Pre-season title favourite Romain Grosjean came away from Turkey as the GP2 championship leader – but only by the narrowest of margins as Sam Bird fought him all the way.
The Englishman earned podiums in both the weekend’s races and is now tied with the Frenchman on points at the top of the standings, trailing him only on a tie-break.
The pair were almost inseparable in qualifying and in the opening feature race, with Grosjean always fractionally better placed, but Bird capitalised on contact between his rival and Jules Bianchi to turn the sprint race to his advantage.
He said: “The aim this weekend was to come away with a bunch of points and get the ball rolling in the championship, and I think it’s started really well for myself and for the team.”
Grosjean, whose short spell in F1 was followed by a championship victory in Auto GP, out-qualified Bird by 0.085sec and the pair ran away with the weekend’s opening race, leaving Bianchi trailing almost 36 seconds behind them as best of the rest.
iSport’s Bird lost second place at the start to Dani Clos but an accident further back in the field brought out an safety car and he was able to regain the place soon after the restart. He spent the rest of the opening stint closing in on Grosjean but dropped back again thanks to a poor pitstop.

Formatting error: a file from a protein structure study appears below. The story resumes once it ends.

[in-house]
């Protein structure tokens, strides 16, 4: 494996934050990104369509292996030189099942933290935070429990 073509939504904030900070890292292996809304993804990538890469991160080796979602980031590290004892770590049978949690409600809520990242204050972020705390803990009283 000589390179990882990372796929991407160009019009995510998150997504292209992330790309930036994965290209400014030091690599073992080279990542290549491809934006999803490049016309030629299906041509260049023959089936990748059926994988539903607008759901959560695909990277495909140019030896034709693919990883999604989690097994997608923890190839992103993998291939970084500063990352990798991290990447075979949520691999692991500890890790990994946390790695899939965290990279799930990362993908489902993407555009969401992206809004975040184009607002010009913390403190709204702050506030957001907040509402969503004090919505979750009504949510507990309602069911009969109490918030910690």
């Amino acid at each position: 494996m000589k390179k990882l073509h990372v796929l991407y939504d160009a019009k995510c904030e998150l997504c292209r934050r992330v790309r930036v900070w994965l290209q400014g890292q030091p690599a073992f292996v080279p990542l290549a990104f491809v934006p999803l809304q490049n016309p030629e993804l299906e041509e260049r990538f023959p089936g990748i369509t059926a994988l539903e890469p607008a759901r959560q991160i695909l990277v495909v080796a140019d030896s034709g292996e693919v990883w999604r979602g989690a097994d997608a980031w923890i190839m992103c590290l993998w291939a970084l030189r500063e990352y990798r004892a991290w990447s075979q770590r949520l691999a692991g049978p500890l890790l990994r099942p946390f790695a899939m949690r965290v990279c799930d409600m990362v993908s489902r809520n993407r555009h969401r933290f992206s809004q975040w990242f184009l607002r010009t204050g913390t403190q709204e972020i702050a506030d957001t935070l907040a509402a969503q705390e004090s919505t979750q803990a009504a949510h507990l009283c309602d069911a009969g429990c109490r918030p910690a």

The remainder of the race saw him eating into Grosjean’s advantage and he was soon within a second of the leader, forcing him into an error on the final lap. Solid defensive driving in the final two corners preserved Grosjean’s victory, and he crossed the line 0.3sec ahead of Bird.
“Trying to be careful”
Grosjean said: “I was trying to be careful, and then I saw he was closing a lot more than I was expecting. I had to push a bit, and basically my front right tyre was completely destroyed – we saw some drivers who had to pit twice because they destroyed the front tyres, and basically we were not expecting this so we have to learn from our mistake.
“We could keep the lead to the end, and it was quite interesting for me because I had to think about my driving style to find the best way to keep ahead of Sam. We had a nice fight for the last few laps so it was interesting, quite difficult to manage, but it’s these type of races where you learn the most and you improve yourself.”
Bird said: “I think it’s been a good way to open 2011 for GP2. Me and Romain were pushing like mad, and his car was moving about in the last six laps, and he obviously thought ‘oh crap, he’s quite quick, let’s get a move on!’
“It was a lot of fun, and he made a little mistake on the last lap and I kind of thought I’d have a go, and there was some traffic as well.
“I just really enjoyed today. It was a good, fun race, and credit to Pirelli for making a tyre that produced, in my opinion, one of the best races that I’ve been involved in since I’ve been in GP2.”
Opening lap contact
In Sunday’s sprint race the semi-reverse grid saw Bird and Grosjean start seventh and eighth, with Bianchi just ahead of them, and the two Frenchmen made contact at turn 14 on the opening lap. Grosjean was forced to pit, Bianchi dropped to the back, and Bird charged through the field after the leaders.
At the front Stefano Coletti had taken the lead off Clos and looked good for the win, but he had to survive a one-lap sprint for the line after a late safety car intervention. By then, Bird was up to fourth but was hit on the restart by team-mate Marcus Ericsson. The Swede dropped back, but Bird survived to snatch third off Charles Pic.